Cefic Chemicals Trends Report EU Chemicals Output up 7.0 Per Cent
EU chemicals production pushed further upwards in January, increasing 7.0 per cent compared with January 2010, according to the latest Cefic Chemicals Trends Report. The report also released year-end 2010 figures for exports and sales that show strong increases, while the employment level contracted modestly.
Brussels, Belgium – Cefic Chief Economist Moncef Hadhri commented: “The production trend is encouraging as the EU chemicals sector continues to press on with export-led growth. The record trade surplus reflects a long-term trend of increased trade flows between the European Union and the rest of the world.”
Record Trade Surplus in 2010
Export data show a €47 billion trade surplus for the EU chemicals sector in 2010, surpassing the record level set in 2009 by €4.4 billion or 10.3 per cent. The trade surplus spike comprised a €13 billion net trade surplus with non-EU Europe and a €11.2 billion net trade surplus with the NAFTA region. The net trade surplus with Asia, not including Japan or China, was €8.0 billion. The EU-27 bloc posted a €1.3 billion net trade deficit with China, however, the only major trading partner to do so. The “Rest of Europe”, or non-EU countries in Europe, had the most trade with the EU market, as total trade between the two areas registered €61.8 billion in 2010, followed by NAFTA at €58.8 billion.
EU Production Growth Pushes on
Chemicals production in the European Union stands at about 1.4 per cent below its peak 2007 level. The January 2010 EU production index was up 23.1 per cent from the low in December 2008. Consumer chemicals production increased 9.3 per cent in January compared with the year prior. Polymers production rose by 6.5 per cent compared with the same period the year prior. Petrochemicals rose by 6.0 per cent while basic inorganics grew by 5.9 per cent. Specialty chemicals rose 3.6 per cent.
EU Chemicals Employment
Employment in the EU chemicals industry decreased by 2.6 per cent during 2010 compared to 2009, according to Eurostat data. Employment in the sector was 1.16 million in 2010, down 31,000 from 2009. The EU chemicals industry is shedding jobs at a slower year-on-year rate than the steep 4.7 per cent drop experienced in 2009, more than double the 15-year trend job loss rate of two per cent.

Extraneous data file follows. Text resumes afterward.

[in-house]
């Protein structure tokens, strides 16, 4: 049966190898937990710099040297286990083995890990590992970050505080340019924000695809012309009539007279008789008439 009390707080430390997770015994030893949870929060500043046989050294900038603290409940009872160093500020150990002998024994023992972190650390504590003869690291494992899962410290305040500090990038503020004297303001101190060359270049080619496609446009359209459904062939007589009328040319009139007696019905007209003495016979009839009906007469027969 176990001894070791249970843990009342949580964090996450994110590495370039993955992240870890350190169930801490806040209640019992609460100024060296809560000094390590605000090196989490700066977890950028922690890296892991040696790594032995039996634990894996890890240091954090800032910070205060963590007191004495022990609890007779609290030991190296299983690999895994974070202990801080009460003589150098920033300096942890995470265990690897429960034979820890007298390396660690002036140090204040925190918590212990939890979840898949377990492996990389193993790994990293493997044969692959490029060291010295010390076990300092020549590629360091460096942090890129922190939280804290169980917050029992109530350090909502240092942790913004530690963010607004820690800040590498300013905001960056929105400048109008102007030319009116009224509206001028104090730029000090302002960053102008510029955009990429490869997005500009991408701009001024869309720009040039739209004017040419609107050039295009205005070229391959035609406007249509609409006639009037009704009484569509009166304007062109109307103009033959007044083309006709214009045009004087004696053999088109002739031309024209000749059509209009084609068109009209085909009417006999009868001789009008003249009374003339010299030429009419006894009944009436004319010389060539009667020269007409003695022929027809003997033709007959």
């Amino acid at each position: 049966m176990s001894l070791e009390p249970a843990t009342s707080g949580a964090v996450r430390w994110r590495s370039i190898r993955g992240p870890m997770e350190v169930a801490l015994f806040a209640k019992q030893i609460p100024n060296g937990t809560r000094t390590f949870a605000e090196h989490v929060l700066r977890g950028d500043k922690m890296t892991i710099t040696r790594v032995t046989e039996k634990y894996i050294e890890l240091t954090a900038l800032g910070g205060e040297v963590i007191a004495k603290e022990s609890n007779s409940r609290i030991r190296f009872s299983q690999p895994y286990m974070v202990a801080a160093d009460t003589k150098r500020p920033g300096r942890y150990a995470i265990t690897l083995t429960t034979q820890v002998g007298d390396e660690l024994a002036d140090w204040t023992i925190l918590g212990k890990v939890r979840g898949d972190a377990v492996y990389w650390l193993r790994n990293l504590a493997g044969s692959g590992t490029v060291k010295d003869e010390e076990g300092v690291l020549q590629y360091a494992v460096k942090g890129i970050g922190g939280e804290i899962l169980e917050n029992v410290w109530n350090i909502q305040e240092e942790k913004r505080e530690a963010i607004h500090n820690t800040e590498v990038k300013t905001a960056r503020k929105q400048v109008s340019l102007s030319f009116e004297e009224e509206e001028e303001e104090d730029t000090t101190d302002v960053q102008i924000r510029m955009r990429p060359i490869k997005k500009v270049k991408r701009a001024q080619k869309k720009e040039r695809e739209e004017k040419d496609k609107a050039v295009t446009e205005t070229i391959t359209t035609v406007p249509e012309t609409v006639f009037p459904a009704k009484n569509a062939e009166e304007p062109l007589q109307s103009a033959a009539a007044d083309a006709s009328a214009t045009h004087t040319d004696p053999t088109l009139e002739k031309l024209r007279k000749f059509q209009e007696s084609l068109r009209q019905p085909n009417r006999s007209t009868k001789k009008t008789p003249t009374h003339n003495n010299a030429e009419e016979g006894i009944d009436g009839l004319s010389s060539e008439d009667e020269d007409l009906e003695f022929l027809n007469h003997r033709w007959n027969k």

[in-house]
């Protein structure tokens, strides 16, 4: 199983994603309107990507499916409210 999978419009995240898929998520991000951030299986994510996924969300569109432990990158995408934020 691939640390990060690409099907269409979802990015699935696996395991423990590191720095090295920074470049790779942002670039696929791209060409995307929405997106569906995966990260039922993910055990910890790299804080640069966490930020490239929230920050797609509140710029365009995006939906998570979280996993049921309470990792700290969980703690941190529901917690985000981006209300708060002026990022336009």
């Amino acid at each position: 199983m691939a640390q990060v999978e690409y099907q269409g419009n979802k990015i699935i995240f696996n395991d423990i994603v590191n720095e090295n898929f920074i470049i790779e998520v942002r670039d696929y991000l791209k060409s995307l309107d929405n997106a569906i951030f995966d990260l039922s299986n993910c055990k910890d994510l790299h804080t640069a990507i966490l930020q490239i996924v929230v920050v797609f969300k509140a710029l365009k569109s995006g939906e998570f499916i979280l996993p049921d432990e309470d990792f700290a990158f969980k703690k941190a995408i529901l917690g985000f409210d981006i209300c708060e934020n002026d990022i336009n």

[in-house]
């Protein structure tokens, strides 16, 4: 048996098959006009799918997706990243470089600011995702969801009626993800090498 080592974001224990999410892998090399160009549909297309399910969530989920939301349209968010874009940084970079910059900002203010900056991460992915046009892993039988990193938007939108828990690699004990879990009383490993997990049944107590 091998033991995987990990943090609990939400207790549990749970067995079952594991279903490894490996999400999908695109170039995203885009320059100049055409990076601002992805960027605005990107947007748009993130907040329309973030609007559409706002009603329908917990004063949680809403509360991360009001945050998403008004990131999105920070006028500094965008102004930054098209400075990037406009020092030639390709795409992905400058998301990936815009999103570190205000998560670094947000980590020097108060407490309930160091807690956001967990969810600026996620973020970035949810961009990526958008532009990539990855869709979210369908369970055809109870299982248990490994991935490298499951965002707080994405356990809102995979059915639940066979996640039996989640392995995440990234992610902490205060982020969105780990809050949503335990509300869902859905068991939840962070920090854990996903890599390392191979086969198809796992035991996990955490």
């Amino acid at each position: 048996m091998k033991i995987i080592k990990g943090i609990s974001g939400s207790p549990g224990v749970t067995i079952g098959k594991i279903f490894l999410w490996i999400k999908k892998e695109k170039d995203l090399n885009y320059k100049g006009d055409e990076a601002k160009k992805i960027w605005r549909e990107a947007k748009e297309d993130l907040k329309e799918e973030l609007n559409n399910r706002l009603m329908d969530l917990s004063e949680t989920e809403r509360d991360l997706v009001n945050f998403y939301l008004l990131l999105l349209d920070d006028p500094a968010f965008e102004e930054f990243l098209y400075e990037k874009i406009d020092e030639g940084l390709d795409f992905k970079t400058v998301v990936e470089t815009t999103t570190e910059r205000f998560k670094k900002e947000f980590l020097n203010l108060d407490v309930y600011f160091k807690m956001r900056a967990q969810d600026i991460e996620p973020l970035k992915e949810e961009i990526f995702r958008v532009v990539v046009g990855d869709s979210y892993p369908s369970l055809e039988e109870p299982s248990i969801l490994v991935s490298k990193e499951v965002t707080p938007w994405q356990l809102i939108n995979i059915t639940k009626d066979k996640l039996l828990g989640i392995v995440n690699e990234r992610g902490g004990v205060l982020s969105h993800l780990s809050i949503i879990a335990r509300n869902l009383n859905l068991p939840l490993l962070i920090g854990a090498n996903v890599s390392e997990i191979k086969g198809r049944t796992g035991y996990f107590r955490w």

EU chemicals prices push up
Prices registered in January 2011 were 9.4 per cent higher than in January 2010. Petrochemicals registered a 17.6 per cent increase for the year, plastics were up 13.7 per cent and basic inorganics increased 11.9 per cent. The price upswing for the sector was mainly due to uncertainties surrounding the business climate in the Middle East. Price data shows that chemical products excluding pharmaceuticals were 5.5 per cent higher in 2010 compared with 2009.
Economic Sentiment Indicator (ESI) Stable
In March, the Economic Sentiment Indicator (ESI) was broadly unchanged at 107.4 in the European Union, while it decreased by 0.6 point to 107.3 in the euro area. The overall decline in the euro area resulted from broadly unchanged sentiment in industry and weakening confidence in the other business sectors and among consumers. In the EU, industry and services remained on an upward trend offsetting the declines observed in retail trade, construction and among consumers, according to the March 2011 Business and Consumer Survey (BCS) published by the European Commission.
Among the seven largest Member States, Poland (-3.1 points), Spain (-3.0) and Germany (-0.7) reported decreases, while the Netherlands (+3.1), the UK (+2.7) and France (+0.9) improved. Meanwhile, Italy (+0.1) remained broadly stable. The ESI is above its long-term average in five of the seven largest Member States. Poland went back to just below its long-term average, while Spain remained well below it. Sentiment in industry increased further - by 0.6 points - in the European Union. Production expectations decreased both in the European Union and in the euro area, despite an improvement in the assessment of the level of order books and an increasing number of managers considering their stocks as not sufficient. Managers were also slightly more pessimistic about their export order books. Sentiment in services rose in the European Union (+0.6). Managers were more positive about expected demand but more pessimistic about demand observed in the past months. Sentiment in construction decreased in both the European Union (-1.6) and the euro area (-0.8), partly offsetting the improvement registered in February. The indicator remains at very low levels in both regions. Sentiment in the retail sector weakened in both the EU (-0.3) and the euro area (-1.3). Also, confidence among consumers decreased in both the European Union (-0.4) and the euro area (-0.6), reflecting more pessimism about the future general economic situation, consumers' future financial situation and their possibility to save money in the next 12 months. In contrast, consumers reported slightly decreasing unemployment fears.